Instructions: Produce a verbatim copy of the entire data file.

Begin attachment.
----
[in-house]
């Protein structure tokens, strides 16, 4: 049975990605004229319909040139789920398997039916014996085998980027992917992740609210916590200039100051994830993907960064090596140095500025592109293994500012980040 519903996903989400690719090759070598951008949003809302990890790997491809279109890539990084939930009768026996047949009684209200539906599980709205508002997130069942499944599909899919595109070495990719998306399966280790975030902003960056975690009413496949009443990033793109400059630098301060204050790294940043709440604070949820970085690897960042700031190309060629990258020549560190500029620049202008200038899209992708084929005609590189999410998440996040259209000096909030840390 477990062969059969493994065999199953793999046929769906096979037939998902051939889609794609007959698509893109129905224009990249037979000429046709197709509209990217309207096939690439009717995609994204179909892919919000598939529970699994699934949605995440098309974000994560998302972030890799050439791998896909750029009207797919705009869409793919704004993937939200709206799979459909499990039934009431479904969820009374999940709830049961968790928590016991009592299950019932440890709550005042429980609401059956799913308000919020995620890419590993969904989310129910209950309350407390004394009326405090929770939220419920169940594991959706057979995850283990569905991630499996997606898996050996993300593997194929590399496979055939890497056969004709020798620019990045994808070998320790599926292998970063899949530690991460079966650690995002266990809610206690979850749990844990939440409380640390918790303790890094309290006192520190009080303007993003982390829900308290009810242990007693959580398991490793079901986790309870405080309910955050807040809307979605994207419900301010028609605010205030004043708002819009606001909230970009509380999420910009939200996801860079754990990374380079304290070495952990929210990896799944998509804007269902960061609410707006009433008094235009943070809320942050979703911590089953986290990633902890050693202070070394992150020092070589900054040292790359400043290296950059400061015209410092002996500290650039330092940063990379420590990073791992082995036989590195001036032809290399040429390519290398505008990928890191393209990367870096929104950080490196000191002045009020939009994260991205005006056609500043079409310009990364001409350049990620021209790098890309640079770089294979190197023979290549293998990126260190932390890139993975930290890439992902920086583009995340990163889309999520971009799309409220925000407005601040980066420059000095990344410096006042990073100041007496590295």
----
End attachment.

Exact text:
[in-house]
């Protein structure tokens, strides 16, 4: 049975990605004229319909040139789920398997039916014996085998980027992917992740609210916590200039100051994830993907960064090596140095500025592109293994500012980040 519903996903989400690719090759070598951008949003809302990890790997491809279109890539990084939930009768026996047949009684209200539906599980709205508002997130069942499944599909899919595109070495990719998306399966280790975030902003960056975690009413496949009443990033793109400059630098301060204050790294940043709440604070949820970085690897960042700031190309060629990258020549560190500029620049202008200038899209992708084929005609590189999410998440996040259209000096909030840390 477990062969059969493994065999199953793999046929769906096979037939998902051939889609794609007959698509893109129905224009990249037979000429046709197709509209990217309207096939690439009717995609994204179909892919919000598939529970699994699934949605995440098309974000994560998302972030890799050439791998896909750029009207797919705009869409793919704004993937939200709206799979459909499990039934009431479904969820009374999940709830049961968790928590016991009592299950019932440890709550005042429980609401059956799913308000919020995620890419590993969904989310129910209950309350407390004394009326405090929770939220419920169940594991959706057979995850283990569905991630499996997606898996050996993300593997194929590399496979055939890497056969004709020798620019990045994808070998320790599926292998970063899949530690991460079966650690995002266990809610206690979850749990844990939440409380640390918790303790890094309290006192520190009080303007993003982390829900308290009810242990007693959580398991490793079901986790309870405080309910955050807040809307979605994207419900301010028609605010205030004043708002819009606001909230970009509380999420910009939200996801860079754990990374380079304290070495952990929210990896799944998509804007269902960061609410707006009433008094235009943070809320942050979703911590089953986290990633902890050693202070070394992150020092070589900054040292790359400043290296950059400061015209410092002996500290650039330092940063990379420590990073791992082995036989590195001036032809290399040429390519290398505008990928890191393209990367870096929104950080490196000191002045009020939009994260991205005006056609500043079409310009990364001409350049990620021209790098890309640079770089294979190197023979290549293998990126260190932390890139993975930290890439992902920086583009995340990163889309999520971009799309409220925000407005601040980066420059000095990344410096006042990073100041007496590295």